As a second embodiment of the present invention, a description will be given below about a unimorph type actuator having concaves and convexes in a striped fashion with a film thickness and able to afford a large displacement at a low driving voltage.

FIG. 7 is a conceptual diagram showing an outline of the unimorph type actuator of the second embodiment as seen obliquely from above. FIG. 7A is a schematic diagram showing a state before a voltage is applied to an actuator module 160 and FIG. 7B is a schematic diagram showing a the state where a voltage is applied to the actuator module 160 of FIG. 7A. The actuator module 160 includes a rectangular base layer 102 and rectangular flexible layers 101, 101 b, etc. formed thereon in parallel at equal intervals. Highly conductive layers 116 a and 116 b are disposed so as to overlap both short sides of the flexible layers 101 a, 101 b, etc. One ends of the highly conductive layers 116 a and 116 b are connected to electrodes 103 and 104. As in the actuator module 110, the flexible layers 110 a and 101 b are formed of a conductive particles-containing composite material adapted to deform upon application of voltage thereto. The highly conductive layers 116 a and 116 b are formed of a metal particles-containing composite material of a high electrical conductivity, and the base layer 102 is formed of a material which does not deform even application of voltage thereto or deforms in an amount much smaller than the amount of deformation of the flexible layers.

When voltage is applied between the electrodes 103 and 104, an electric field is developed between the highly conductive layers 116 a and 116 b. Thus, an electric current flows in the flexible layers 101 a, 101 b, . . . and heat is generated by Joule heat. This results in deformation of the flexible layers 110 a, 101 b, . . . and the overlapped portions of the flexible layers 101 and the base layer 102 warp due to a difference in thermal expansion coefficient between the flexible layers 101 and the base layer 102.

In the case where a material which is deformed by a thermal expansion upon the supply of an electric power is used as the material of each flexible layer, the degree of expansion of the flexible layer depends on the amount of heat generated. The amount of heat generated per unit time in the flexible layer is a value obtained from the electric current supplied multiplied by the voltage applied. In case of adopting such a structure as shown in FIG. 7, the flexible layers 101 a, 101 b, . . . can be regarded as resistors connected in parallel to a power supply because they are much higher in electric resistance than the highly conductive layers 116 a and 116 b. Accordingly, the quantity of heat, J, generated per unit time in each flexible layer is J=V2/R, where the voltage applied is V and the resistance of the flexible layer is R.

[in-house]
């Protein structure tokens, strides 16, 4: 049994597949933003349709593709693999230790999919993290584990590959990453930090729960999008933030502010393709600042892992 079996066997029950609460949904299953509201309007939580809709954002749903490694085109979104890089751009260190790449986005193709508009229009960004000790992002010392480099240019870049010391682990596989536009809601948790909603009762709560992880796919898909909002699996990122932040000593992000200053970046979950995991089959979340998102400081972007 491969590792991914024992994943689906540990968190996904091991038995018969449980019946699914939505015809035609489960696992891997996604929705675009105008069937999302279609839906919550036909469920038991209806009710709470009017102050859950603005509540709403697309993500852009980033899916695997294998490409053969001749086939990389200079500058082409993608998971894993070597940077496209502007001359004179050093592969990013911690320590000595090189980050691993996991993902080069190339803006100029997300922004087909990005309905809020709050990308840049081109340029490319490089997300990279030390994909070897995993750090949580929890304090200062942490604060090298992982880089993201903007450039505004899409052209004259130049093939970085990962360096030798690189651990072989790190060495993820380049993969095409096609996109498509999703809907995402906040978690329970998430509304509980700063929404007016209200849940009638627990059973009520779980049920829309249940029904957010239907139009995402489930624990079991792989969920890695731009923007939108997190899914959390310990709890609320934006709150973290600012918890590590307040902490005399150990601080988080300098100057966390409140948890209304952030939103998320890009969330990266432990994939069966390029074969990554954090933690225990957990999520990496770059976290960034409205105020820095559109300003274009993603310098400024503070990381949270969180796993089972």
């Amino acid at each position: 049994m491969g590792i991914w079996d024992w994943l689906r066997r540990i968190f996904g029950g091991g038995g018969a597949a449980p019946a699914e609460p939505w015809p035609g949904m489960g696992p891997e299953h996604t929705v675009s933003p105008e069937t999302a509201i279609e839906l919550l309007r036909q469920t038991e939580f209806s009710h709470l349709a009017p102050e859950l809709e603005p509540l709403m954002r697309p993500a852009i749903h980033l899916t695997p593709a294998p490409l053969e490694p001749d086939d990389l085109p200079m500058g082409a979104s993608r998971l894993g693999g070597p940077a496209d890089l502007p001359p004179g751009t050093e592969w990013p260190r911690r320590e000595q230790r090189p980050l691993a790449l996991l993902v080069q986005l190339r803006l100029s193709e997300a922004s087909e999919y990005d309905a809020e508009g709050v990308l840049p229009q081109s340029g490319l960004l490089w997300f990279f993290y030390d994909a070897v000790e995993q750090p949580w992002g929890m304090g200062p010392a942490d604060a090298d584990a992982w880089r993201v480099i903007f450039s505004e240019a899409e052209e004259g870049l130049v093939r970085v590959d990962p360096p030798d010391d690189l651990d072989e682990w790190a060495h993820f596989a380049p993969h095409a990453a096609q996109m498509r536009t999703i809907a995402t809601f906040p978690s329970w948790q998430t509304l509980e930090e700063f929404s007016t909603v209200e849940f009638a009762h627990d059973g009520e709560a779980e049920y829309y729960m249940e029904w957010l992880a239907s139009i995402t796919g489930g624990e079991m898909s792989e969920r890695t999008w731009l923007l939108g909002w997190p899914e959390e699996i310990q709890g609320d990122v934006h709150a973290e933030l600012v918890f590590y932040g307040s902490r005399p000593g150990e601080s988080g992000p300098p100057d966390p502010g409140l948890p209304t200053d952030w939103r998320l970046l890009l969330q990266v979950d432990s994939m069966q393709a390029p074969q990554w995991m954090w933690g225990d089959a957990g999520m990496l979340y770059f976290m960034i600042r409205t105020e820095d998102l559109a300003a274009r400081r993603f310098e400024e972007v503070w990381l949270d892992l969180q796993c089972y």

Therefore, if there are variations in resistance values of the flexible layers 101 a, 101 b, . . . located between the highly conductive layers 116 a and 116 b, non-uniformity of deformation occurs such that a certain part of the overlapped portion between the flexible layer and the base layer bends largely and the other portion does not bend so largely. Thus, it is difficult to control the amount of deformation. Therefore, it is preferable that the flexible layers 101 a, 101 b, . . . be equal in resistance value. That is, it is preferable that the flexible layers 101 a, 101 b, . . . be equal to one another in both thickness and the length of each short side and also equal in the two distances between the highly conductive layers 116 a and 116 b.

In this second embodiment, a composite material containing polyester resin and carbon particles is used as the material of the flexible layers 101 a, 101 b, . . . and a resin layer containing silver particles is used as the material of the highly conductive layers 116 a and 116 b. A polyimide film having a thickness of 0.025 mm is used as the base layer 102. Three flexible layers 101 a, 101 b and 101 c each having a thickness of 0.03 mm, a width of 7 mm and a length of 3.5 mm are arranged on the base layer 102 at intervals of 1.5 mm in the longitudinal direction. When the voltage of 7 volts is applied between the electrodes 103 and 104 of the actuator module 160, the film tip warps about 6 mm downward. This voltage is lower than the voltage which is applied to the square U-shaped bending type actuator of the first embodiment to attain the same degree of displacement. In the bending type actuator module provided with the highly conductive layers 116 a and 116 b at both ends of the flexible layers 101 a, 101 b and 101 c, it is possible to keep the driving voltage low. To attain a large displacement, it is necessary to lengthen the actuator module. In the case of a square U-shaped bending type actuator, however, resistance increases in proportion to the length, thus resulting in an increase of the driving voltage. In the actuator module of such a shape as shown in FIG. 7 wherein highly conductive layers are provided at both ends of the flexible layers, the driving voltage becomes lower as the actuator module is made longer in order to attain a large displacement.